[Checkers] Ideas for reducing verbosity of annotations

Mahmood Ali mahmood at MIT.EDU
Tue Jun 2 16:12:19 EDT 2009

I need to think about it a bit more.

I agree with you that inhereting qualifiers for overrider methods  
would be useful and effective.  However, personally I don't think that  
should be the default.  We can introduce a new annotation  
InheritQualifiers.  I would like to know when a qualifier is missing  
vs it is inherited.

I realize though that we are having a lot of annotations now as well.   
But I would rather take the new annotations complexity over search for  
annotations in the hierarchy.

Hopefully the IDEs and javadocs would help.


Sent from my iPhone

On Jun 2, 2009, at 3:55 PM, Michael Ernst <mernst at cs.washington.edu>  

> With 105K lines annotated, Daikon has 1990 nullness annotations, or  
> about 1
> per 50 lines of code.
> At least 85% of these can be attributed, directly or indirectly, to 4
> causes (prototypes and 3 specific methods):
> Prototype invariants (1042 annotations, or over 50% of all  
> annotations):
>  @Prototype
>  @Dependant(when=Prototype.class, ...)
> In the long term, it would be nice to refactor Daikon to remove  
> these (if
> the new design would be no worse than the current one, which I  
> suspect can
> be done).
> Methods that return null if nothing is found (700 annotations, or  
> about 35%):
> * isObvious and other uses of DiscardInfo:  320
> * get_ni_suppressions and other uses of NISuppressionSet: 250
> * find: 115
> Here are some defaulting schemes that would make Daikon type-check  
> with far
> fewer annotations.
> 1. Inherit annotations from overridden method declarations.
>   If no annotations are given, then copy down those from the parent  
> class.
> 2. Inherit annotations from overridden method declarations if  
> necessary.
>   If no annotations are given, then copy down those from the parent  
> class,
>   if using the default would be a type error.  For example, if the  
> default
>   is Nullable, then a Nullable annotation on an argument would be
>   inherited.  But if the default is NonNull, then no Nullable  
> annotation
>   on an argument would be inherited.
> 3. Mark a class as having a default for its uses, that overrides the
>   default of the location where the use appears.  For example, if we  
> so
>   marked DiscardInfo, then every use of DiscardInfo would mean  
> "@Nullable
>   DiscardInfo".  Flow-sensitive local type inference would still  
> work, and
>   it would still be possible to write "@Nullable DiscardInfo" to  
> override
>   the default.
>   Note that this is rather different than writing an annotation,  
> such as
>   @Interned or @Immutable, on a class declaration.  That states that  
> all
>   instances have the given property -- there is no way to get the  
> alternate
>   behavior.
> Having too many annotations causes cognitive load, and having too few
> annotations causes cognitive load.
> * Too few annotations:  Having the exact type available can be  
> useful for
>   documentation purposes; a developer doesn't have to hunt around for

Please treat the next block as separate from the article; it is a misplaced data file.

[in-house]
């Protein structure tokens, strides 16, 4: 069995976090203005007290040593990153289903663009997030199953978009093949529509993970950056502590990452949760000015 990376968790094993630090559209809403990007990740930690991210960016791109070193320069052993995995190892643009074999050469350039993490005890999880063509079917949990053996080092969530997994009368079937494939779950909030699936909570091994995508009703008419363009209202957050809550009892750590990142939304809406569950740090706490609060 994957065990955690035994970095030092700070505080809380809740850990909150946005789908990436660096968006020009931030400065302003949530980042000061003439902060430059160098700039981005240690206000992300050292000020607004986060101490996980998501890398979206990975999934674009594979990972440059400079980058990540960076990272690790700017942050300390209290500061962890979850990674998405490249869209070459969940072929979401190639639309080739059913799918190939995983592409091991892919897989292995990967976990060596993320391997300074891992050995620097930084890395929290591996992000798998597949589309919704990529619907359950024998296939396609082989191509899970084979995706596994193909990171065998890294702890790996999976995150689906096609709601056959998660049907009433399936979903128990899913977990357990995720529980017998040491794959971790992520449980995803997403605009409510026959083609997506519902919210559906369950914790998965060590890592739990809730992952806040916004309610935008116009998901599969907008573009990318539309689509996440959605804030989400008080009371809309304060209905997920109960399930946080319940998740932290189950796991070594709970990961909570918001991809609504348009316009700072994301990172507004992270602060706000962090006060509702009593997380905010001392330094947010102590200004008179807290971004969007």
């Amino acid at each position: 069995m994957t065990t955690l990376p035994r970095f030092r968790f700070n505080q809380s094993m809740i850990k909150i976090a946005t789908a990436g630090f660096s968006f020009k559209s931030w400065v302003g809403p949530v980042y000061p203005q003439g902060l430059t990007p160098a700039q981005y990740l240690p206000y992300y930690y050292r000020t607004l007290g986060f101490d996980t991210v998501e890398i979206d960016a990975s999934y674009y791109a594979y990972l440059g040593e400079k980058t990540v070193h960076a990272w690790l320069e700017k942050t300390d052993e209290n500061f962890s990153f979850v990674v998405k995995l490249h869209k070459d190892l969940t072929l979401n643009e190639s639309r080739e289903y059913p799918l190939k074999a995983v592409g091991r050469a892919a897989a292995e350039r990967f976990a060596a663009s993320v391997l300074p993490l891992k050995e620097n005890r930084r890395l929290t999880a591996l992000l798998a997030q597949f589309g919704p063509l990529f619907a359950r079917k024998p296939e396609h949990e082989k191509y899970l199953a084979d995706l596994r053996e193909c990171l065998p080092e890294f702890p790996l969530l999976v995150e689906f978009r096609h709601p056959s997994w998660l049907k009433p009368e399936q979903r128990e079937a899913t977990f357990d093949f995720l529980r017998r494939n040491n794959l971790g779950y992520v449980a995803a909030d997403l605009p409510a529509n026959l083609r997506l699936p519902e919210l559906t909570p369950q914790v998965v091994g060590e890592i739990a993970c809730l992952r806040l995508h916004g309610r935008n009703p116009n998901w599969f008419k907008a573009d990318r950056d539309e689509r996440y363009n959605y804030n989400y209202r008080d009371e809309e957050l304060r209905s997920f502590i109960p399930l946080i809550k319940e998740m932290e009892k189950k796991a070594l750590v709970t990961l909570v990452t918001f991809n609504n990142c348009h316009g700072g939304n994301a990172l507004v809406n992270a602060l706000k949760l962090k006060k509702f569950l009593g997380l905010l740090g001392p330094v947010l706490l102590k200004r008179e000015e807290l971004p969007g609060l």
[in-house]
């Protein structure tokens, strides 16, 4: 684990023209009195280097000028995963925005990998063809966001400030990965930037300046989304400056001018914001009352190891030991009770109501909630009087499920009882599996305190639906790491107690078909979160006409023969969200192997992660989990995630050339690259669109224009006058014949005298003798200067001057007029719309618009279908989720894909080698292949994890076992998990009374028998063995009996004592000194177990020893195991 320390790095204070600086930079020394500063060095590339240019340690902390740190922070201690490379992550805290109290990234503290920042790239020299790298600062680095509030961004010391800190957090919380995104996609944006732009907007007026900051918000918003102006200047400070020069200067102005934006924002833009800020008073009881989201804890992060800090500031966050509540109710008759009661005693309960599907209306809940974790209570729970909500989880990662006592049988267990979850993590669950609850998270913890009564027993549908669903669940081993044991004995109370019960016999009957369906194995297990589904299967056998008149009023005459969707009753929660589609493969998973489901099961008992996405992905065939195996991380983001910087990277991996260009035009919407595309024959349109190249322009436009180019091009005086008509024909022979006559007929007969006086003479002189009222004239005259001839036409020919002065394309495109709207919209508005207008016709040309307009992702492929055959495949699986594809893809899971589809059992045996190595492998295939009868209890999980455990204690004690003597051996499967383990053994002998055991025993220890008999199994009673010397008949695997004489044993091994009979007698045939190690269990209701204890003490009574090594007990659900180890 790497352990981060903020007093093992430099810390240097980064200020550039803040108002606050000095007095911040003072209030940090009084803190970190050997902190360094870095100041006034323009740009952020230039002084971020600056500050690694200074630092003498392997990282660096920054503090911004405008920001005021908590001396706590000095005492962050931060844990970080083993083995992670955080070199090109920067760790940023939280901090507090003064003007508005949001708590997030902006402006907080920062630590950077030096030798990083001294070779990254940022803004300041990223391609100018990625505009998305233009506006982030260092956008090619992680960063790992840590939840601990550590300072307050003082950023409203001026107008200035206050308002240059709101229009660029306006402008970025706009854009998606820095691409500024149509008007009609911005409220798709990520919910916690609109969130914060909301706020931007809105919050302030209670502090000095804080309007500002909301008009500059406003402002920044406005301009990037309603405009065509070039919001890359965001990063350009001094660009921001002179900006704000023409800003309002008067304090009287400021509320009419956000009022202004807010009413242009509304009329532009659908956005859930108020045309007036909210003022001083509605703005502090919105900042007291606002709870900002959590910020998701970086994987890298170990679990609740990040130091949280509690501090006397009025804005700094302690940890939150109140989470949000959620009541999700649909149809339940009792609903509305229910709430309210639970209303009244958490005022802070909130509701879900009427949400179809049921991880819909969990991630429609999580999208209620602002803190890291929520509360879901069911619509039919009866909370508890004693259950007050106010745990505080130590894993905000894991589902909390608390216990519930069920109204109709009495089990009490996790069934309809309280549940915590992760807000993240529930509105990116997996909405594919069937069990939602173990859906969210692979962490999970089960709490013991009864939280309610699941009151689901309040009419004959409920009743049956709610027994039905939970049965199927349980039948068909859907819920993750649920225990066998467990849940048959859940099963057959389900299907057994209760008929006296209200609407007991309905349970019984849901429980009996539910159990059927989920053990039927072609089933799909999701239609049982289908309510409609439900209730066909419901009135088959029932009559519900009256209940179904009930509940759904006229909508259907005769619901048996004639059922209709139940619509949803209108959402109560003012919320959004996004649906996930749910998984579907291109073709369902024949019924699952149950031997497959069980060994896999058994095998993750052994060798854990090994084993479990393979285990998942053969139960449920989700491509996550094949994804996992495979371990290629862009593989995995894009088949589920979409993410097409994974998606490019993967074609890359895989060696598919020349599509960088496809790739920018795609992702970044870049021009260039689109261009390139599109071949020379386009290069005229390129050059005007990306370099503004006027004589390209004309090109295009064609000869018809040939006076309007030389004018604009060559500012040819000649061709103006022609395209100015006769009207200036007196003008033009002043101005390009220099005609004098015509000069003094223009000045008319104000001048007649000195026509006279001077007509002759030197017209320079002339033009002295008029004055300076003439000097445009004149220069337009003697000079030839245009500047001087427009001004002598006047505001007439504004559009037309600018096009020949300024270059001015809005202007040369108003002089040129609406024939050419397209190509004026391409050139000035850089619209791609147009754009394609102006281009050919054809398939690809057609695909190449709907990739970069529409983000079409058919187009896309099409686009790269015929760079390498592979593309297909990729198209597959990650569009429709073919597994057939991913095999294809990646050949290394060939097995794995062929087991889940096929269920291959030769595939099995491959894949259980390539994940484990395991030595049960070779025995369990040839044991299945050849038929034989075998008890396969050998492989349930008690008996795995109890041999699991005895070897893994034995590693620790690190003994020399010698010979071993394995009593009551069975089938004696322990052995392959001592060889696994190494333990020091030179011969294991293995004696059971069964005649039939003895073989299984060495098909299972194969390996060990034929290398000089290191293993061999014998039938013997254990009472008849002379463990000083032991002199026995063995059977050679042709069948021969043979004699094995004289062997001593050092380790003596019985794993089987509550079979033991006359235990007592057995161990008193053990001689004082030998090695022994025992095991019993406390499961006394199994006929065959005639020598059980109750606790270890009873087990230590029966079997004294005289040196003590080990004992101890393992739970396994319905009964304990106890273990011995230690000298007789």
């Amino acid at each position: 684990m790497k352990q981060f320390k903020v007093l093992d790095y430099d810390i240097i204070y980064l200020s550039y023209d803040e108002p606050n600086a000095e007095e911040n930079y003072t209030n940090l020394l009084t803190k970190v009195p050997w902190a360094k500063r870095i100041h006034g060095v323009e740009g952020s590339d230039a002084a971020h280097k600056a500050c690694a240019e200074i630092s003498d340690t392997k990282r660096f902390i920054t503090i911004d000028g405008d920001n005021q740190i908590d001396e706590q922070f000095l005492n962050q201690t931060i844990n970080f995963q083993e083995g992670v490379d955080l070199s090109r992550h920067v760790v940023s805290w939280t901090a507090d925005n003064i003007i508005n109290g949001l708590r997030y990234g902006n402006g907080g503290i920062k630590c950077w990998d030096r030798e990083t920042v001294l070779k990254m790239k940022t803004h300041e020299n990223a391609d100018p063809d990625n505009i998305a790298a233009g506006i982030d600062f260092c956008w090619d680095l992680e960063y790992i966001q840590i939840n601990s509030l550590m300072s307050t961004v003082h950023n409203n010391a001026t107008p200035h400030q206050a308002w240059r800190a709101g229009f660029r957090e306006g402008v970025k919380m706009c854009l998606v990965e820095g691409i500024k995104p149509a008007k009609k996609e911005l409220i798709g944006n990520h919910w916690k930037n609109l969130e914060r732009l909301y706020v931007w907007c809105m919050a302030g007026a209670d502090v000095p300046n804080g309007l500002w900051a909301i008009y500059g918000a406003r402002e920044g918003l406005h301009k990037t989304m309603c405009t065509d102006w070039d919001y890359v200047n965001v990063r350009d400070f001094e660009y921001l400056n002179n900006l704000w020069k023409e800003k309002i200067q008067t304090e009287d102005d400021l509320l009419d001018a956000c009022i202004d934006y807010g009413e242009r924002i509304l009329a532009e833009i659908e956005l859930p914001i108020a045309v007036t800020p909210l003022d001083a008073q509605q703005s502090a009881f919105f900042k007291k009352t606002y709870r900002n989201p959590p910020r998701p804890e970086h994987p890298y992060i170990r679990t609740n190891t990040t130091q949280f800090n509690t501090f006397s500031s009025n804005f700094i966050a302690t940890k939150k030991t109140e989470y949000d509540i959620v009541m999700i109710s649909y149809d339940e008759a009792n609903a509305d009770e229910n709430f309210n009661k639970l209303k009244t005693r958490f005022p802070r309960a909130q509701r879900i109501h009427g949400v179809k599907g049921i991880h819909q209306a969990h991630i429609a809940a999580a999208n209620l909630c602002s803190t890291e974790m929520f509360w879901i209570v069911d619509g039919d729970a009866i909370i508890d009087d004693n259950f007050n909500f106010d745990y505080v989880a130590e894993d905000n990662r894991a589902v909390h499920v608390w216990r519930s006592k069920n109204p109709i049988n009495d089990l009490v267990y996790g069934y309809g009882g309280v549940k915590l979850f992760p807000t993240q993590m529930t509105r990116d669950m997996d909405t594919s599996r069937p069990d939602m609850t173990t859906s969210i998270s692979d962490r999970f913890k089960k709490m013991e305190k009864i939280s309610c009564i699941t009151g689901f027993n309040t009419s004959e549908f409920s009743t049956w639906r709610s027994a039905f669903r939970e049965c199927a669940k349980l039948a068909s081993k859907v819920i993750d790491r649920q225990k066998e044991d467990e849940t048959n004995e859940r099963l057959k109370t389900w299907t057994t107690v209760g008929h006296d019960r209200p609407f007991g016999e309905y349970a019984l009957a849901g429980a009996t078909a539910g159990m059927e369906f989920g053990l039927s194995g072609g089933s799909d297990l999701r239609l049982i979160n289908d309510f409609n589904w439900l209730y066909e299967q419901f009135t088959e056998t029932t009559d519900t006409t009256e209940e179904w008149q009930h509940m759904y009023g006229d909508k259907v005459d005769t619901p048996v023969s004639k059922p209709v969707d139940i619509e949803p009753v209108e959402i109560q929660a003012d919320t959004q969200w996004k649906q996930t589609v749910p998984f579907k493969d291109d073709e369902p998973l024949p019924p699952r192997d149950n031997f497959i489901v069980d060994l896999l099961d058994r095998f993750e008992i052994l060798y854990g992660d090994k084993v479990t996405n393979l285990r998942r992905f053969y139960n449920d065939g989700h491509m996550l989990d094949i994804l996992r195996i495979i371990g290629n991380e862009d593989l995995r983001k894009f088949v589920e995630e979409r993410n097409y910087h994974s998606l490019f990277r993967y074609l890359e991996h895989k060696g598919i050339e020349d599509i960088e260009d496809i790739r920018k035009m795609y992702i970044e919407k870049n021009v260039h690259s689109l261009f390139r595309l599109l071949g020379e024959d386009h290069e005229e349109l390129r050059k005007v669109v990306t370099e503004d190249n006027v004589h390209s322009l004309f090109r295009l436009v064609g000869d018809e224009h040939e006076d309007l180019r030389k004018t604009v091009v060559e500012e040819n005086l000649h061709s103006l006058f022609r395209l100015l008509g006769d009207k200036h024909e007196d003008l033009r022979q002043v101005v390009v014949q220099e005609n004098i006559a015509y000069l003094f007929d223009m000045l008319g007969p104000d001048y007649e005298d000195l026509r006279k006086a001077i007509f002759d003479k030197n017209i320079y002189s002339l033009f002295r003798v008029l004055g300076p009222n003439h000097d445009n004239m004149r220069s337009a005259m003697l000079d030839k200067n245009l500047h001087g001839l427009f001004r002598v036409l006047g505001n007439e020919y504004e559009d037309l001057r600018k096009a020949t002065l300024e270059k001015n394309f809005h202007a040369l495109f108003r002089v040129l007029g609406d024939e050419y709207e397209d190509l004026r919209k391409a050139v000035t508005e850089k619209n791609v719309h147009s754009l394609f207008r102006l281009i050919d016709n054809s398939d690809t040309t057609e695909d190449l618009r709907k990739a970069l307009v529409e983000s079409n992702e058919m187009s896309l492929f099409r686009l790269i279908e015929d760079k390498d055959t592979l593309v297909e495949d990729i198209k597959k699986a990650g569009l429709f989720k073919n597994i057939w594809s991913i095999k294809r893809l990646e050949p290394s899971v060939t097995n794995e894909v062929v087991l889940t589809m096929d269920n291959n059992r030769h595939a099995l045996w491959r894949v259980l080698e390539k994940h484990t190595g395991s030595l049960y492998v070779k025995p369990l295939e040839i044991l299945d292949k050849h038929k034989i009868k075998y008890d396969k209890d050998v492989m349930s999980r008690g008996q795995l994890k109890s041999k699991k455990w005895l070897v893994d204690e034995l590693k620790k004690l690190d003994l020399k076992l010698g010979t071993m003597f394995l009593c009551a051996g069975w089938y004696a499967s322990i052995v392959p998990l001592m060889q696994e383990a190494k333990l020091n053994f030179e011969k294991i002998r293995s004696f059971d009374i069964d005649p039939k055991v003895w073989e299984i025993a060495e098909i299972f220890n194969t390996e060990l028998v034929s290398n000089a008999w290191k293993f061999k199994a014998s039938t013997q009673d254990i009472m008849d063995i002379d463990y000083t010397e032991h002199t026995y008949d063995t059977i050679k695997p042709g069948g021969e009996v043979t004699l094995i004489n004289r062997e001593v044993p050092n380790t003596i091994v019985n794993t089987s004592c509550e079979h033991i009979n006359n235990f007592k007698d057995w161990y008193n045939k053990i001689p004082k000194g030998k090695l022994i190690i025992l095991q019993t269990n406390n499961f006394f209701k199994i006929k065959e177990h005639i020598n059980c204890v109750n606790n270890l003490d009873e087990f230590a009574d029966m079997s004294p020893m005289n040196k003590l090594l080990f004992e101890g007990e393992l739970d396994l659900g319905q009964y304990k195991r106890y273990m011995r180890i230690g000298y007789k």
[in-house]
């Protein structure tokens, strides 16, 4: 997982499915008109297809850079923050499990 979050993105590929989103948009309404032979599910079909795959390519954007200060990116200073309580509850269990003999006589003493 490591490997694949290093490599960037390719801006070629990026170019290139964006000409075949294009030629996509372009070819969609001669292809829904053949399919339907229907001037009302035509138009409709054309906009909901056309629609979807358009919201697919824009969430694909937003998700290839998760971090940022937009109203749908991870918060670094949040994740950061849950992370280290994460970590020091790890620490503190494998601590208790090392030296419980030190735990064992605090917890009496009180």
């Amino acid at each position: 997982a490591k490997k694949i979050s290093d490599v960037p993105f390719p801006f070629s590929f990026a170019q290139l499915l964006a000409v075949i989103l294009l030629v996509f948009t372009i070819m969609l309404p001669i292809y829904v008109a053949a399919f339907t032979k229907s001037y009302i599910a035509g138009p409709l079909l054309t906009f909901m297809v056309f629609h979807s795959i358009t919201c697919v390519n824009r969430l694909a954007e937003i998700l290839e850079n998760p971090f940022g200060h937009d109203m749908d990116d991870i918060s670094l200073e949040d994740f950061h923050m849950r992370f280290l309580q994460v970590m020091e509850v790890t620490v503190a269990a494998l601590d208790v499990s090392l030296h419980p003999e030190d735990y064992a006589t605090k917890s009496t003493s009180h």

>   defaults to determine the annotation on a variable.
>   Here are the currently proposed defaulting mechanisms:
>    * syntactically containing elements (variable, method, class,  
> package)
>    * the overridden method declaration
>    * the declaration of the type (whose qualifier we are trying to  
> determine)
>   (Have I missed any?)
> * Too many annotations:
>    * Too much programmer effort to begin using the checkers.
>    * Code clutter.  (This may be especially important if the  
> annotations relate
>      to some issue that does not matter to most programmers, most of  
> the time.)
>    * Marketing and PR:  without very low numbers, we may not be able  
> to
>      get people to try the tools!
> I am not troubled by the verbosity of one annotation every 50-100  
> lines.
> However, to cater for work styles different than my own, and to  
> attract
> developers, it likely makes sense to permit these additional  
> techniques for
> setting defaults.
> What are your thoughts regarding the defaulting schemes above?   
> Should we
> support them all and see which ones are most popular?
> Here are some tools that might be useful:
> * A tool that determines the current annotation on a given type.   
> This can
>   be looked up in the classfile (complication:  flow-sensitive type
>   refinement), or written using the checker framework.
> * A tool that identifies all extraneous annotations (for instance, a
>   programmer write add a default and see how many annotations it makes
>   redundant).
> * A tool that converts from one set of defaults to another,
>   adding/removing source code annotations as appropriate in such a way
>   that the semantics of the program is preserved (the effective  
> qualifier
>   on each variable remains the same).
> * An "annotation minimizer" that determines the set of defaults that
>   minimizes the annotations in a given codebase.
>                    -Mike
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